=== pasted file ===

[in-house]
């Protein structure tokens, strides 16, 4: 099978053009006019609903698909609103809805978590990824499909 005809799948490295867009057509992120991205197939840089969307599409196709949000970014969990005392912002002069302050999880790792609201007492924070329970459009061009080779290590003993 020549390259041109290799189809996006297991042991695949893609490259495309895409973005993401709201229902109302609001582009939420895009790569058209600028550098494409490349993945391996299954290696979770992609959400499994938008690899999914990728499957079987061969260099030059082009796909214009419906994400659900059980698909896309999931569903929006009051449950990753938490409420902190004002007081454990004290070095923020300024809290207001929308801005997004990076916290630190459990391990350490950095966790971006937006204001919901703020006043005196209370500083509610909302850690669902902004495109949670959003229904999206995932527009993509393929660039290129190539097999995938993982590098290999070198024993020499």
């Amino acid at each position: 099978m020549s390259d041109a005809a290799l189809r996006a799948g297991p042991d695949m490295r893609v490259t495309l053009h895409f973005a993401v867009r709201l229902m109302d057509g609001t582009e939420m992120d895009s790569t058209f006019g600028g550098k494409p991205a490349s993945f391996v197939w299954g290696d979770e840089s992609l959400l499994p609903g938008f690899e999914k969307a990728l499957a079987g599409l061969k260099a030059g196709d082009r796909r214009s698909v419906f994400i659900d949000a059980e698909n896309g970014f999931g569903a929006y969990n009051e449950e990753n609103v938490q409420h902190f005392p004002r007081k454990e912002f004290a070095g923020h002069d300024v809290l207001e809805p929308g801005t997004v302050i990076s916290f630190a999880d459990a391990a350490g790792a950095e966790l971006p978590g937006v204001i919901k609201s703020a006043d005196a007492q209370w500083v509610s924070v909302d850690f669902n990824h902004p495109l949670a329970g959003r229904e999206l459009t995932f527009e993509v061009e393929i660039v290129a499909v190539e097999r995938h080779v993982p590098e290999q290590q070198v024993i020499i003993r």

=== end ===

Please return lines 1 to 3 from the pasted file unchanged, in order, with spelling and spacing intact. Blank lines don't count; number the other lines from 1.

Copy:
[in-house]
């Protein structure tokens, strides 16, 4: 099978053009006019609903698909609103809805978590990824499909 005809799948490295867009057509992120991205197939840089969307599409196709949000970014969990005392912002002069302050999880790792609201007492924070329970459009061009080779290590003993 020549390259041109290799189809996006297991042991695949893609490259495309895409973005993401709201229902109302609001582009939420895009790569058209600028550098494409490349993945391996299954290696979770992609959400499994938008690899999914990728499957079987061969260099030059082009796909214009419906994400659900059980698909896309999931569903929006009051449950990753938490409420902190004002007081454990004290070095923020300024809290207001929308801005997004990076916290630190459990391990350490950095966790971006937006204001919901703020006043005196209370500083509610909302850690669902902004495109949670959003229904999206995932527009993509393929660039290129190539097999995938993982590098290999070198024993020499």
């Amino acid at each position: 099978m020549s390259d041109a005809a290799l189809r996006a799948g297991p042991d695949m490295r893609v490259t495309l053009h895409f973005a993401v867009r709201l229902m109302d057509g609001t582009e939420m992120d895009s790569t058209f006019g600028g550098k494409p991205a490349s993945f391996v197939w299954g290696d979770e840089s992609l959400l499994p609903g938008f690899e999914k969307a990728l499957a079987g599409l061969k260099a030059g196709d082009r796909r214009s698909v419906f994400i659900d949000a059980e698909n896309g970014f999931g569903a929006y969990n009051e449950e990753n609103v938490q409420h902190f005392p004002r007081k454990e912002f004290a070095g923020h002069d300024v809290l207001e809805p929308g801005t997004v302050i990076s916290f630190a999880d459990a391990a350490g790792a950095e966790l971006p978590g937006v204001i919901k609201s703020a006043d005196a007492q209370w500083v509610s924070v909302d850690f669902n990824h902004p495109l949670a329970g959003r229904e999206l459009t995932f527009e993509v061009e393929i660039v290129a499909v190539e097999r995938h080779v993982p590098e290999q290590q070198v024993i020499i003993r």